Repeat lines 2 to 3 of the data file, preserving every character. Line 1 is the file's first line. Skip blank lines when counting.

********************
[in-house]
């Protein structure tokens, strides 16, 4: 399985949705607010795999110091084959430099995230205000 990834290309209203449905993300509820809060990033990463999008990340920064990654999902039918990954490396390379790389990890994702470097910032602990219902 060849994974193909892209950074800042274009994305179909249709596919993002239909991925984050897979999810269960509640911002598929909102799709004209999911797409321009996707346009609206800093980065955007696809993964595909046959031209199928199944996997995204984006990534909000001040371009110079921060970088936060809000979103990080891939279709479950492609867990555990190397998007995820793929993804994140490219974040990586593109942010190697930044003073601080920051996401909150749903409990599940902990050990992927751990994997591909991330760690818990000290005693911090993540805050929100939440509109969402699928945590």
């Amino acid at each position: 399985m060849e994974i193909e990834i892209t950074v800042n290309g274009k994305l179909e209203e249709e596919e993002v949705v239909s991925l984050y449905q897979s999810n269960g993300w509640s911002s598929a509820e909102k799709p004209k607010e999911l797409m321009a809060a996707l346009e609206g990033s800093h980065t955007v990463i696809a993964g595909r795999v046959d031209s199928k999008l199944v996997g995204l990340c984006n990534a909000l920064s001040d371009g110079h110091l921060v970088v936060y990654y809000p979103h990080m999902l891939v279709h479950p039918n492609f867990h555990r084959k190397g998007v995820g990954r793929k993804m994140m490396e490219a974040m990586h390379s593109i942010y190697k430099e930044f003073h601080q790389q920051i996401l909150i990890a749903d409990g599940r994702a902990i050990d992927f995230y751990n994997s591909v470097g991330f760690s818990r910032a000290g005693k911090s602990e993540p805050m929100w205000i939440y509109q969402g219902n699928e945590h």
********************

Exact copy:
């Protein structure tokens, strides 16, 4: 399985949705607010795999110091084959430099995230205000 990834290309209203449905993300509820809060990033990463999008990340920064990654999902039918990954490396390379790389990890994702470097910032602990219902 060849994974193909892209950074800042274009994305179909249709596919993002239909991925984050897979999810269960509640911002598929909102799709004209999911797409321009996707346009609206800093980065955007696809993964595909046959031209199928199944996997995204984006990534909000001040371009110079921060970088936060809000979103990080891939279709479950492609867990555990190397998007995820793929993804994140490219974040990586593109942010190697930044003073601080920051996401909150749903409990599940902990050990992927751990994997591909991330760690818990000290005693911090993540805050929100939440509109969402699928945590």
């Amino acid at each position: 399985m060849e994974i193909e990834i892209t950074v800042n290309g274009k994305l179909e209203e249709e596919e993002v949705v239909s991925l984050y449905q897979s999810n269960g993300w509640s911002s598929a509820e909102k799709p004209k607010e999911l797409m321009a809060a996707l346009e609206g990033s800093h980065t955007v990463i696809a993964g595909r795999v046959d031209s199928k999008l199944v996997g995204l990340c984006n990534a909000l920064s001040d371009g110079h110091l921060v970088v936060y990654y809000p979103h990080m999902l891939v279709h479950p039918n492609f867990h555990r084959k190397g998007v995820g990954r793929k993804m994140m490396e490219a974040m990586h390379s593109i942010y190697k430099e930044f003073h601080q790389q920051i996401l909150i990890a749903d409990g599940r994702a902990i050990d992927f995230y751990n994997s591909v470097g991330f760690s818990r910032a000290g005693k911090s602990e993540p805050m929100w205000i939440y509109q969402g219902n699928e945590h």